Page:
To secure the hinge side of the door jamb, remove one screw from each hinge. Drive a 3" long brass wood screw through this hole in each hinge into the stud (Image 1).
Position the other half of the split jamb in place and insert shims between the jamb and the stud. Check again to make sure the door is still plumb, then nail through the door jamb and shims into the stud.
Cut back the excess shim material with a hand saw.
Use a nail gun or finishing nails to attach the remaining door trim (Image 2).
To create the fold-away table beneath the laundry sorter, measure the width of the laundry sorter on the wall. Transfer this measurement to the birch plywood and cut the section with a circular saw.
Now measure how far the laundry sorter sticks out from the wall. Transfer this measurement to the long side of the cut plywood section and cut it to suit (Image 1).
This will yield a thin strip of wood that fits flush with the underside of the laundry sorter, and a larger piece that will serve as the tabletop.
Measure and cut pieces of 1x3 pine lumber to fit the edges of the folding table. Secure these trim pieces with wood glue and a nail gun or 8d finishing nails (Image 2).
Rip boards 14-1/2" wide from the remaining birch plywood. Use these boards to line the back walls of the three vertical laundry-sorting bays.
Test-fit the vertical boards and adjust as necessary, then use construction adhesive to install them directly against the drywall at the back of the sorting bays.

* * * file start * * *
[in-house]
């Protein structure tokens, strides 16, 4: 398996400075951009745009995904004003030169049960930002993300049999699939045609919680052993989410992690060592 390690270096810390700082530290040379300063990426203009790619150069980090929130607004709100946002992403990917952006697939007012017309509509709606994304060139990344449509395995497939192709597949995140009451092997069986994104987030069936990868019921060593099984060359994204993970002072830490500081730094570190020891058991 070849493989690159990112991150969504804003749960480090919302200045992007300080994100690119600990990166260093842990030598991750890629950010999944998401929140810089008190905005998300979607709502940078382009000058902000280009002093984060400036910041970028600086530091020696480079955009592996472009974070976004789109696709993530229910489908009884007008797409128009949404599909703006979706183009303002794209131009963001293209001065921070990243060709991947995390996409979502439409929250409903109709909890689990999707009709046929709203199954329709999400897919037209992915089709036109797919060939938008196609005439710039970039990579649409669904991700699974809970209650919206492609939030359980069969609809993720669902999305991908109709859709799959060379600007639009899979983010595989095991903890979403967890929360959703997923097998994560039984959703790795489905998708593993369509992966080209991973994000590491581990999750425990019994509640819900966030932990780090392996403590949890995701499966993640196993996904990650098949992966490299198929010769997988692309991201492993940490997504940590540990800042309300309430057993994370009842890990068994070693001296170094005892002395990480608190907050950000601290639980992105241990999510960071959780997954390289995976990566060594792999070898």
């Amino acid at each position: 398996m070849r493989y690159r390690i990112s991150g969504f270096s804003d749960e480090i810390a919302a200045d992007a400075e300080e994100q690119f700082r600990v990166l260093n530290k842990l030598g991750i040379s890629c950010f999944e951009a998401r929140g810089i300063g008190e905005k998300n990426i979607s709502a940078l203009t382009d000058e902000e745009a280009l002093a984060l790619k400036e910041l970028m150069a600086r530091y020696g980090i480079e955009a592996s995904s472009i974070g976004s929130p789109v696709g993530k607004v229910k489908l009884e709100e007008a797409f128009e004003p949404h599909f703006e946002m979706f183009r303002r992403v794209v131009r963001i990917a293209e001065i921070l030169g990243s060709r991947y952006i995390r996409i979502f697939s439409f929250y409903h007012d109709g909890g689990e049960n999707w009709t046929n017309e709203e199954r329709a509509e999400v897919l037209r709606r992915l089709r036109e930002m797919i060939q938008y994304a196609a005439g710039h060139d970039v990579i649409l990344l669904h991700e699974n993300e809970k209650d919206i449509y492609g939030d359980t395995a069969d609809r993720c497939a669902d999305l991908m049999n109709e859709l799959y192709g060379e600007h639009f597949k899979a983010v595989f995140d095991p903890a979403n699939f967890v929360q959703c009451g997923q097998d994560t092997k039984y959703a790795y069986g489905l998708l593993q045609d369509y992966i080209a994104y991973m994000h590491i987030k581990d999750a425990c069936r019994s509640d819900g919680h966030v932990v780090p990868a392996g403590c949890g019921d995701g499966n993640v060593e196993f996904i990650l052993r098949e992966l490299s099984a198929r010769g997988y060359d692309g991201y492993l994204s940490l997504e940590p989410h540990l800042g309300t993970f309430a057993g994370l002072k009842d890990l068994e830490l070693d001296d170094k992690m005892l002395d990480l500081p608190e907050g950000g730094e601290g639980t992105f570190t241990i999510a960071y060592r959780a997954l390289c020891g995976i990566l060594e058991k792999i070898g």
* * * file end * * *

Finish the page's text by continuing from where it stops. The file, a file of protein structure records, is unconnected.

Prime and paint the laundry sorting area, including the plywood pieces, and let dry completely.
The laundry sorting bays have a 1/4" thick clear acrylic front. To create this piece, measure across the full width of the sorter and bring the dimensions to a home improvement center, which will cut the acrylic to size at the time of purchase.
Keep the protective film on the acrylic as long as possible to prevent cracks, scratches or other damage. Position the acrylic across the front of the sorter and mark the position of the wood "walls" on the protective film.
Drill pilot holes in the acrylic, using a countersink bit. Drill slowly to avoid cracking the acrylic.
Remove the protective film from the side of the acrylic that will face the wall. Position the acrylic and carefully drive 1" wood screws through the pre-drilled holes into the front edges of the sorter wall studs. Hand-tighten the screws the last few turns to keep from cracking the acrylic.
Peel the protective film from front of the acrylic.
Use wood glue and a nail gun to attach molding around the edge of the sorter.
Lay the two parts of the fold-down table face-down on a work surface. Attach them to each other with two piano hinges.
Position the folding table so the narrow plywood strip fits flush with the bottom of the laundry sorter. Drive screws up through the underside of this plywood strip into the bottom of the laundry sorter wall studs.
Install drop-leaf supports on the underside of the folding table. These lock the table into position but allow the table to fold down and out of the way when not in use (Image 3).